More later…

A Series of Strategic Responses to the Tory Majority, no.6

10 May

Even if you’re not a member of a political party, even if you’re an anarchist, there’s a number of things worth considering for action that can come from the nature of your representatives.  I don’t mean this in terms of some abstract, purely theoretical nature, nor am I necessarily demanding serious research. I’ll use where I live as an example of what I mean.  My constituency MP is one of the tiny band of LibDem MPs left.  His name’s Mark Williams.  I remember virtually nothing about him, except he wasn’t altogether comfortable with the bedroom tax. Boom! That’s a conversation worth having.  What action / perspective is he now going to take on the bedroom tax in opposition?  If he chooses to champion abandonment, will the LibDem parliamentary campaign threaten to derail popular oppositional movements?  Particularly, how will that play out in Ceredigion? I’d suggest, on the basis of the tiny amount I know without undue stretching, that left, national and bedroom tax activists working together could create a fever around the issue in Ceredigion if they organised hard to present their case publicly in the next few days.  And Mark Williams and the LibDems in Ceredigion would be following behind, if it was done fast. This is something I would love to see happen.  If you’ve contacts and links you think would be useful in fleshing out that idea, let me know. Whoever and whatever your local representatives at whatever level are, how can you use their present and past allegiances, habits etc, in order to manoeuvre them into being a thorn in the governments’ flesh.  Not only in parliamentary terms, but in terms of being drawn to sympathise – even if only over a single issue – a popular and self-confident network of oppositional groups. In the North there seems a real need for questioning over whether particular Labour MPs should now be content with an also-ran economic and political status for that area, even within England.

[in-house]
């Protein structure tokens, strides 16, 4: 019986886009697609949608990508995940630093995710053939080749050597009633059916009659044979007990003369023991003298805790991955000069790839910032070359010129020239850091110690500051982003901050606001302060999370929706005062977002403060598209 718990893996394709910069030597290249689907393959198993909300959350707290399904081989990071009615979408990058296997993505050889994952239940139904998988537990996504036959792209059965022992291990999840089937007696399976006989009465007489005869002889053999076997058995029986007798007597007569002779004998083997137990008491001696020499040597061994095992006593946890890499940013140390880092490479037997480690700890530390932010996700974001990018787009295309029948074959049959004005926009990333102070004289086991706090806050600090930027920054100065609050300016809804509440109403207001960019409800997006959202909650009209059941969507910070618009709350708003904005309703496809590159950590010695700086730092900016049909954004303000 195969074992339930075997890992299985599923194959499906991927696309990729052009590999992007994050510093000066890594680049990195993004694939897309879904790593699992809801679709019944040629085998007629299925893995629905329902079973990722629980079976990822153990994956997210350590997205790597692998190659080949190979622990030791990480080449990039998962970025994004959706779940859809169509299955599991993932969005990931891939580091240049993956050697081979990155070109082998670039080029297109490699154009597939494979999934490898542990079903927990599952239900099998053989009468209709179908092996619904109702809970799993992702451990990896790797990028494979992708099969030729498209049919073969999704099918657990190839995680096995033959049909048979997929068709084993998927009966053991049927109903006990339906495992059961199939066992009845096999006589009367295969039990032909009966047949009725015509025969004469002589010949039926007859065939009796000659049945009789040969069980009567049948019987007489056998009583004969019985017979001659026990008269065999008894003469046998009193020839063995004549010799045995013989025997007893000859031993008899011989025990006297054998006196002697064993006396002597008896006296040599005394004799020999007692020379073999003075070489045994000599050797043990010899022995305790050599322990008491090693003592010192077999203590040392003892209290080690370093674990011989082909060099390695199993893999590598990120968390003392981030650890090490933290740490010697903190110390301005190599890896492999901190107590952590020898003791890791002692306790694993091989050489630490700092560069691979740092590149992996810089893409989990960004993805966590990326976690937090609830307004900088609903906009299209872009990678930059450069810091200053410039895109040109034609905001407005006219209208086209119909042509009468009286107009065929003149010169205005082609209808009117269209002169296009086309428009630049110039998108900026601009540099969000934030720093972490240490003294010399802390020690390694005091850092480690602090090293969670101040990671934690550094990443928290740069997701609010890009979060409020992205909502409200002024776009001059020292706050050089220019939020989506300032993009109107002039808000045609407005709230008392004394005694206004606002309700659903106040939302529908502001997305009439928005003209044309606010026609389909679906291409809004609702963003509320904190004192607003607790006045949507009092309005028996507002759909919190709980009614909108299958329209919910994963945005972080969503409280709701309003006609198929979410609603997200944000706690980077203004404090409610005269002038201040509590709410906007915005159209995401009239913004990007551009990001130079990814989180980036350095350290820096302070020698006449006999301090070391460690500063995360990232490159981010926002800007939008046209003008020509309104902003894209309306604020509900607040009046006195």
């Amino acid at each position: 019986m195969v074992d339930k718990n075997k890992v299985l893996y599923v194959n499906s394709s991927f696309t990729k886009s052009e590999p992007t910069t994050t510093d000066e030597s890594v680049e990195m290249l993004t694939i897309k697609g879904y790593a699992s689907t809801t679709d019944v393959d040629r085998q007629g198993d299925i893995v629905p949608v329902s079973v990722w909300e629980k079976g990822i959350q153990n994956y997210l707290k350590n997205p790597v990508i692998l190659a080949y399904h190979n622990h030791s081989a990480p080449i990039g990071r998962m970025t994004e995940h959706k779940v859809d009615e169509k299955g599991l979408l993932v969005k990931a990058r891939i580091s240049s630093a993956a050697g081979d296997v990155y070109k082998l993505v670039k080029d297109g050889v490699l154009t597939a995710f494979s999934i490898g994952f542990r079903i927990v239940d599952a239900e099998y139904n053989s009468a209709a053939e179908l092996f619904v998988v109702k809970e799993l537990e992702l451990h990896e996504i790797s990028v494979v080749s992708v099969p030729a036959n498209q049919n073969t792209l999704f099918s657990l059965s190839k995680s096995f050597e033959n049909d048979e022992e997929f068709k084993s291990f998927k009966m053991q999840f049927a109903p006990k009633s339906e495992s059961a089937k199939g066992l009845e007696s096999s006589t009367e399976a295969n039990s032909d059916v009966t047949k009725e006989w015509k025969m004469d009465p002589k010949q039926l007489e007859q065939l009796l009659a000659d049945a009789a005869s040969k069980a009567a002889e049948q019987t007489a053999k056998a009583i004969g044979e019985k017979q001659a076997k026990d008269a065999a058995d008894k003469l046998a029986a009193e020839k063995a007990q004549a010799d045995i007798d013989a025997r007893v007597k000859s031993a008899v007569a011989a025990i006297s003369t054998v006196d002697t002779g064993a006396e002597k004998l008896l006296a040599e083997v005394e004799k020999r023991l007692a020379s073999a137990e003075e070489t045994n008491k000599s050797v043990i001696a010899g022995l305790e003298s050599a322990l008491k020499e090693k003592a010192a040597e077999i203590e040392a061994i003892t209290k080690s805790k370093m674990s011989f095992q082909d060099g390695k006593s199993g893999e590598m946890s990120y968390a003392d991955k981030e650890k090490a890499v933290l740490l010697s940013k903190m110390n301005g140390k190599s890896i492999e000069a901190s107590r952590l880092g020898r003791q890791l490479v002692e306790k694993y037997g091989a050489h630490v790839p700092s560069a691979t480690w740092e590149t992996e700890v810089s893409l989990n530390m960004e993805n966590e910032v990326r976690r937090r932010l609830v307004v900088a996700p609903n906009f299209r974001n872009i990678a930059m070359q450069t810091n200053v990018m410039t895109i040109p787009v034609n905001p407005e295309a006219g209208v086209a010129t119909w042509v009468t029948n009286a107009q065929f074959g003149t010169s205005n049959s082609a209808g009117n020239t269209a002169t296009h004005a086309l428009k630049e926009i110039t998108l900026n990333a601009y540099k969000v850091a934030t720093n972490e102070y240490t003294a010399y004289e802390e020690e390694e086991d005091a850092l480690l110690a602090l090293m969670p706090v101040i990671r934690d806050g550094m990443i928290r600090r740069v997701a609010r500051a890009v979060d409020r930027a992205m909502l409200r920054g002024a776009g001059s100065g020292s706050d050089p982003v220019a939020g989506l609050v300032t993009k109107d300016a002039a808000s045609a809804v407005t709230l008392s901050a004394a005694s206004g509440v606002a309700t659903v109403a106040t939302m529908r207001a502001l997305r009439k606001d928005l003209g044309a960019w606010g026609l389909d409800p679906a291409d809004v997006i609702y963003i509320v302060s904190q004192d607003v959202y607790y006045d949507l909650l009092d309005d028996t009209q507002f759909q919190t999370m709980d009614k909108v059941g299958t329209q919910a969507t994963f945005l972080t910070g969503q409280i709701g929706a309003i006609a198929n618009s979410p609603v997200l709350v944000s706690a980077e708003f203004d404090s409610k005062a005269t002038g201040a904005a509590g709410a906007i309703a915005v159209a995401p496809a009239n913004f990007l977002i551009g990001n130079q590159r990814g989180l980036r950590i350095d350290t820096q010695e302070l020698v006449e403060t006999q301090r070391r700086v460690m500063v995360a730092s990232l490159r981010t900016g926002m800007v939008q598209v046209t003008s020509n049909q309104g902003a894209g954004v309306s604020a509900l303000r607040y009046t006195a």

If you live there, please, check out things like the Campaign for the North and the Free North Campaign – and get involved. Are there also single issue things that clearly intersect with the need for a higher status for the region? Suggest a common cause to the relevant organisations in those areas.  Be pushy and let them know this is going to be a vibrant and positive thing – a deepening of democracy.

Do you want a regional parliament?  If you do, start doing the in-depth research and publishing your results.

If you’re an architect or critic or historian, then ask what the right location would be.  Write about your proposed location(s), in whatever form you like.  Publish as fast as possible.

Incidentally, are you a teacher or lecturer planning a politics, geography or sociology lesson?  Consider a class discussion on the right site / design(s) for a Parliament of the North.  Get your students talking about the transport links through the area, the networks of power, the questions of identity, urban planning and its role in everyday life.  Explain to them that in Scotland, the referendum vote was for those aged 16 and over. Even twelve year-olds now may be eligible to vote come the next election, if this aspect of Scottish politics comes into play again within the next five years.

On which note – somebody, somewhere, preferably a teenager who is sick of working without the protection of the minimum wage – needs to kick off campaigns on voting and wages for that age group.  If you are that person, history is probably on your side right now. More tomorrow.  Good night.

A Series of Strategic Responses to the Tory Majority, no.5 Political and Community Action 1

10 May